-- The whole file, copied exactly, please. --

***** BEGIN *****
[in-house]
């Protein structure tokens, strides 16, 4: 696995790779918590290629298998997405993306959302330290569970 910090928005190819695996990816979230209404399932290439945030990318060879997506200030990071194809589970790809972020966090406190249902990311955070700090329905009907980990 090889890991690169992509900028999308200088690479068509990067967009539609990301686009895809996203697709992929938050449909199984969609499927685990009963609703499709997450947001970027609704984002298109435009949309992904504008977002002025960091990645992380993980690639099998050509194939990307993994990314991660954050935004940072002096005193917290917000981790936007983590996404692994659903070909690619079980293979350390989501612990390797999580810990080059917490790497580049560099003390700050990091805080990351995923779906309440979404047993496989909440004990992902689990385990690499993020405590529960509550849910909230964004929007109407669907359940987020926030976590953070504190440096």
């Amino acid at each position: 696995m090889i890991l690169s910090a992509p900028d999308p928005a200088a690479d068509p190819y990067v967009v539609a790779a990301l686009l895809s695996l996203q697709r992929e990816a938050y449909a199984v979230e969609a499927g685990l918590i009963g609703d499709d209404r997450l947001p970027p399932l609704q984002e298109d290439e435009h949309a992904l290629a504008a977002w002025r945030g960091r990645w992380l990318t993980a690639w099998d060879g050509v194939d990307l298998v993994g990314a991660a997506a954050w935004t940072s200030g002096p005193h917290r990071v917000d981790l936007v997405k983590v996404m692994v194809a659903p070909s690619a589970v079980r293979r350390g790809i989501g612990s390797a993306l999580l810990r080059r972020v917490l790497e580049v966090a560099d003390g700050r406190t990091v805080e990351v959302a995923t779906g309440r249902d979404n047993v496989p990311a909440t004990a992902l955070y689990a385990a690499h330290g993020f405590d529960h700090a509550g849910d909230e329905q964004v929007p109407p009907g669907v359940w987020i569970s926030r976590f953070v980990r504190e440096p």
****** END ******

[in-house]
């Protein structure tokens, strides 16, 4: 696995790779918590290629298998997405993306959302330290569970 910090928005190819695996990816979230209404399932290439945030990318060879997506200030990071194809589970790809972020966090406190249902990311955070700090329905009907980990 090889890991690169992509900028999308200088690479068509990067967009539609990301686009895809996203697709992929938050449909199984969609499927685990009963609703499709997450947001970027609704984002298109435009949309992904504008977002002025960091990645992380993980690639099998050509194939990307993994990314991660954050935004940072002096005193917290917000981790936007983590996404692994659903070909690619079980293979350390989501612990390797999580810990080059917490790497580049560099003390700050990091805080990351995923779906309440979404047993496989909440004990992902689990385990690499993020405590529960509550849910909230964004929007109407669907359940987020926030976590953070504190440096």
């Amino acid at each position: 696995m090889i890991l690169s910090a992509p900028d999308p928005a200088a690479d068509p190819y990067v967009v539609a790779a990301l686009l895809s695996l996203q697709r992929e990816a938050y449909a199984v979230e969609a499927g685990l918590i009963g609703d499709d209404r997450l947001p970027p399932l609704q984002e298109d290439e435009h949309a992904l290629a504008a977002w002025r945030g960091r990645w992380l990318t993980a690639w099998d060879g050509v194939d990307l298998v993994g990314a991660a997506a954050w935004t940072s200030g002096p005193h917290r990071v917000d981790l936007v997405k983590v996404m692994v194809a659903p070909s690619a589970v079980r293979r350390g790809i989501g612990s390797a993306l999580l810990r080059r972020v917490l790497e580049v966090a560099d003390g700050r406190t990091v805080e990351v959302a995923t779906g309440r249902d979404n047993v496989p990311a909440t004990a992902l955070y689990a385990a690499h330290g993020f405590d529960h700090a509550g849910d909230e329905q964004v929007p109407p009907g669907v359940w987020i569970s926030r976590f953070v980990r504190e440096p």